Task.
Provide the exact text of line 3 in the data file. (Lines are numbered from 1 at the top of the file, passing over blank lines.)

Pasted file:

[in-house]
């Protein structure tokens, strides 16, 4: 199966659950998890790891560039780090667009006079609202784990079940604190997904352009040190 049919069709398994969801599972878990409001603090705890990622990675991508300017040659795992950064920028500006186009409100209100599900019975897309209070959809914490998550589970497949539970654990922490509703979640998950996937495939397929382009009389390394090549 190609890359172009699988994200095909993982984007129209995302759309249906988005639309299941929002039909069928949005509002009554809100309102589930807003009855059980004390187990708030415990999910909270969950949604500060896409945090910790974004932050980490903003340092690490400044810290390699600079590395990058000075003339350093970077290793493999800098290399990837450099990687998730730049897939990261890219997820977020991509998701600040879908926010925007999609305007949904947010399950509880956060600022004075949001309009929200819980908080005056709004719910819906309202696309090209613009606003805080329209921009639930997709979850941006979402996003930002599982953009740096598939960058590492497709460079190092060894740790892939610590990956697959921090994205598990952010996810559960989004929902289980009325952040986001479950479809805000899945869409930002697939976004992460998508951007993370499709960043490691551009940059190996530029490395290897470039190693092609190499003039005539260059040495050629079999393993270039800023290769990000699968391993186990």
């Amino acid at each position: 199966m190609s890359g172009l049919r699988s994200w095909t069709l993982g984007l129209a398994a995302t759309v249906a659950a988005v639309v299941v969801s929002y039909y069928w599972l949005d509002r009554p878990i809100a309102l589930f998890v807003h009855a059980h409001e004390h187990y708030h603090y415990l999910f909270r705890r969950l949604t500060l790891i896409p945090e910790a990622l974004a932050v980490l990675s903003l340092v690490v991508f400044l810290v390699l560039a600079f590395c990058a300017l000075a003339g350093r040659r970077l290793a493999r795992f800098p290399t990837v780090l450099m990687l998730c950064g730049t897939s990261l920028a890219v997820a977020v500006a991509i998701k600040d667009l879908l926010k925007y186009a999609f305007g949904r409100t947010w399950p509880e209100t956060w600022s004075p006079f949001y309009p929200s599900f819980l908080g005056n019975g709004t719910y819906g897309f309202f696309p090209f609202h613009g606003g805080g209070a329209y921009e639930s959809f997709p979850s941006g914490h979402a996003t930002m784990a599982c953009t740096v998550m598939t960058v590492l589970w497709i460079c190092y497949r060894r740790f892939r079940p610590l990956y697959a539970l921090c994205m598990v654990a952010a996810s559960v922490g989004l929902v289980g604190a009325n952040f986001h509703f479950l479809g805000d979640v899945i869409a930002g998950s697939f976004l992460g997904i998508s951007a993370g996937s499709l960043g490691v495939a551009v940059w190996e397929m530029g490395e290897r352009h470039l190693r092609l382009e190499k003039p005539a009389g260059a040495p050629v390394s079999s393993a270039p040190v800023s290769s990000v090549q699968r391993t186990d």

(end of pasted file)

């Amino acid at each position: 199966m190609s890359g172009l049919r699988s994200w095909t069709l993982g984007l129209a398994a995302t759309v249906a659950a988005v639309v299941v969801s929002y039909y069928w599972l949005d509002r009554p878990i809100a309102l589930f998890v807003h009855a059980h409001e004390h187990y708030h603090y415990l999910f909270r705890r969950l949604t500060l790891i896409p945090e910790a990622l974004a932050v980490l990675s903003l340092v690490v991508f400044l810290v390699l560039a600079f590395c990058a300017l000075a003339g350093r040659r970077l290793a493999r795992f800098p290399t990837v780090l450099m990687l998730c950064g730049t897939s990261l920028a890219v997820a977020v500006a991509i998701k600040d667009l879908l926010k925007y186009a999609f305007g949904r409100t947010w399950p509880e209100t956060w600022s004075p006079f949001y309009p929200s599900f819980l908080g005056n019975g709004t719910y819906g897309f309202f696309p090209f609202h613009g606003g805080g209070a329209y921009e639930s959809f997709p979850s941006g914490h979402a996003t930002m784990a599982c953009t740096v998550m598939t960058v590492l589970w497709i460079c190092y497949r060894r740790f892939r079940p610590l990956y697959a539970l921090c994205m598990v654990a952010a996810s559960v922490g989004l929902v289980g604190a009325n952040f986001h509703f479950l479809g805000d979640v899945i869409a930002g998950s697939f976004l992460g997904i998508s951007a993370g996937s499709l960043g490691v495939a551009v940059w190996e397929m530029g490395e290897r352009h470039l190693r092609l382009e190499k003039p005539a009389g260059a040495p050629v390394s079999s393993a270039p040190v800023s290769s990000v090549q699968r391993t186990d």